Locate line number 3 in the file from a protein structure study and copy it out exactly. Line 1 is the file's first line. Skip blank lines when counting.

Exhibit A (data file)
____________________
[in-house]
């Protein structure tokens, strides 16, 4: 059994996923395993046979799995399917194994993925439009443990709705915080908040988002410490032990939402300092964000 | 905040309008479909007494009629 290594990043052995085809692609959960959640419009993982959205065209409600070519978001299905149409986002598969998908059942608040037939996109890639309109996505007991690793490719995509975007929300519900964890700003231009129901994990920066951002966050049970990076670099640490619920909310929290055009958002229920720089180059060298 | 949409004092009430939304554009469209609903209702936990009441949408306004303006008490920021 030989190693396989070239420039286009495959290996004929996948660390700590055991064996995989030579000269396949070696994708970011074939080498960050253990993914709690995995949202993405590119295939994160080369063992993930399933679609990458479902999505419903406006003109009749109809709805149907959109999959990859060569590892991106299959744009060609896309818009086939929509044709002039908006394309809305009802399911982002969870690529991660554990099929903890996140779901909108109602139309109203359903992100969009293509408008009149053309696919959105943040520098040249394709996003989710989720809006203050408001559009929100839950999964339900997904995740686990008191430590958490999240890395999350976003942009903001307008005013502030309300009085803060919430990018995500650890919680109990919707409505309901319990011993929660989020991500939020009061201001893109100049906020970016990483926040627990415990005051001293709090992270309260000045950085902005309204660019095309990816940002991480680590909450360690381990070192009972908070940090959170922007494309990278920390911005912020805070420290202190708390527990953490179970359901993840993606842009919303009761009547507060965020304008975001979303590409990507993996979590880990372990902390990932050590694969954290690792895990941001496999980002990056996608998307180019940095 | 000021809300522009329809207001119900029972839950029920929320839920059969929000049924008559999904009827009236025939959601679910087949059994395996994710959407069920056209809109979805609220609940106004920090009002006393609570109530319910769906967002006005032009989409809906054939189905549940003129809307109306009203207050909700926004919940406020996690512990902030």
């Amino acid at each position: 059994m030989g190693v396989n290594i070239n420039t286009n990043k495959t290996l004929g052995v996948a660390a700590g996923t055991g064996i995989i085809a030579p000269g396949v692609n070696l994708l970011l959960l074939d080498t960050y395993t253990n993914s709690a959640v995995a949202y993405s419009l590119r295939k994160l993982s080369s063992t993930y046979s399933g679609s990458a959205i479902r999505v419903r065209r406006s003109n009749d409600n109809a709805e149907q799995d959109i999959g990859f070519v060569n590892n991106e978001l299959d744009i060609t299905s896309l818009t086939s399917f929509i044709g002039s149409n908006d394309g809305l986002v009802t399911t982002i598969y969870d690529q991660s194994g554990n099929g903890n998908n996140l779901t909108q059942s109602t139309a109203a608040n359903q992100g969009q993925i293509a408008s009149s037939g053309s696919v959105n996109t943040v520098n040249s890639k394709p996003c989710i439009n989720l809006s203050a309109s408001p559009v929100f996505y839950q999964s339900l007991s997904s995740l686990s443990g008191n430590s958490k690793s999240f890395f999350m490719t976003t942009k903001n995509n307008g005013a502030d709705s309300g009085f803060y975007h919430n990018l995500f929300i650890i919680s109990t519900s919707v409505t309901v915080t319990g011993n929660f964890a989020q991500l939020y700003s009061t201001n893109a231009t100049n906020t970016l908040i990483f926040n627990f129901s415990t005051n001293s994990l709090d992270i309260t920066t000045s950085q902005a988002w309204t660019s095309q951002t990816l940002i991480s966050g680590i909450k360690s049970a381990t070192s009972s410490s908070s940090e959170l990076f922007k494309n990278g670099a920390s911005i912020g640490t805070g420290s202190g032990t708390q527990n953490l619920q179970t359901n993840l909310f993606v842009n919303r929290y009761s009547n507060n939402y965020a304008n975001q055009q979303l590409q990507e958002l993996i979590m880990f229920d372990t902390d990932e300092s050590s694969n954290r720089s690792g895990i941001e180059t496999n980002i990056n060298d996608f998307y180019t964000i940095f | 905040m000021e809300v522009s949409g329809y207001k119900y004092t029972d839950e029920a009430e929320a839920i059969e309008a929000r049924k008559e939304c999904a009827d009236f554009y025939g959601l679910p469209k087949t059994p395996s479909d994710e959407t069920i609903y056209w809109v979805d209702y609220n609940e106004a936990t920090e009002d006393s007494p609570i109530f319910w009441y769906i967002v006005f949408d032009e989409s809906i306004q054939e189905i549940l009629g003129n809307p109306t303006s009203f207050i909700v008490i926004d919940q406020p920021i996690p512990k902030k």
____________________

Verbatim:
């Amino acid at each position: 059994m030989g190693v396989n290594i070239n420039t286009n990043k495959t290996l004929g052995v996948a660390a700590g996923t055991g064996i995989i085809a030579p000269g396949v692609n070696l994708l970011l959960l074939d080498t960050y395993t253990n993914s709690a959640v995995a949202y993405s419009l590119r295939k994160l993982s080369s063992t993930y046979s399933g679609s990458a959205i479902r999505v419903r065209r406006s003109n009749d409600n109809a709805e149907q799995d959109i999959g990859f070519v060569n590892n991106e978001l299959d744009i060609t299905s896309l818009t086939s399917f929509i044709g002039s149409n908006d394309g809305l986002v009802t399911t982002i598969y969870d690529q991660s194994g554990n099929g903890n998908n996140l779901t909108q059942s109602t139309a109203a608040n359903q992100g969009q993925i293509a408008s009149s037939g053309s696919v959105n996109t943040v520098n040249s890639k394709p996003c989710i439009n989720l809006s203050a309109s408001p559009v929100f996505y839950q999964s339900l007991s997904s995740l686990s443990g008191n430590s958490k690793s999240f890395f999350m490719t976003t942009k903001n995509n307008g005013a502030d709705s309300g009085f803060y975007h919430n990018l995500f929300i650890i919680s109990t519900s919707v409505t309901v915080t319990g011993n929660f964890a989020q991500l939020y700003s009061t201001n893109a231009t100049n906020t970016l908040i990483f926040n627990f129901s415990t005051n001293s994990l709090d992270i309260t920066t000045s950085q902005a988002w309204t660019s095309q951002t990816l940002i991480s966050g680590i909450k360690s049970a381990t070192s009972s410490s908070s940090e959170l990076f922007k494309n990278g670099a920390s911005i912020g640490t805070g420290s202190g032990t708390q527990n953490l619920q179970t359901n993840l909310f993606v842009n919303r929290y009761s009547n507060n939402y965020a304008n975001q055009q979303l590409q990507e958002l993996i979590m880990f229920d372990t902390d990932e300092s050590s694969n954290r720089s690792g895990i941001e180059t496999n980002i990056n060298d996608f998307y180019t964000i940095f | 905040m000021e809300v522009s949409g329809y207001k119900y004092t029972d839950e029920a009430e929320a839920i059969e309008a929000r049924k008559e939304c999904a009827d009236f554009y025939g959601l679910p469209k087949t059994p395996s479909d994710e959407t069920i609903y056209w809109v979805d209702y609220n609940e106004a936990t920090e009002d006393s007494p609570i109530f319910w009441y769906i967002v006005f949408d032009e989409s809906i306004q054939e189905i549940l009629g003129n809307p109306t303006s009203f207050i909700v008490i926004d919940q406020p920021i996690p512990k902030k």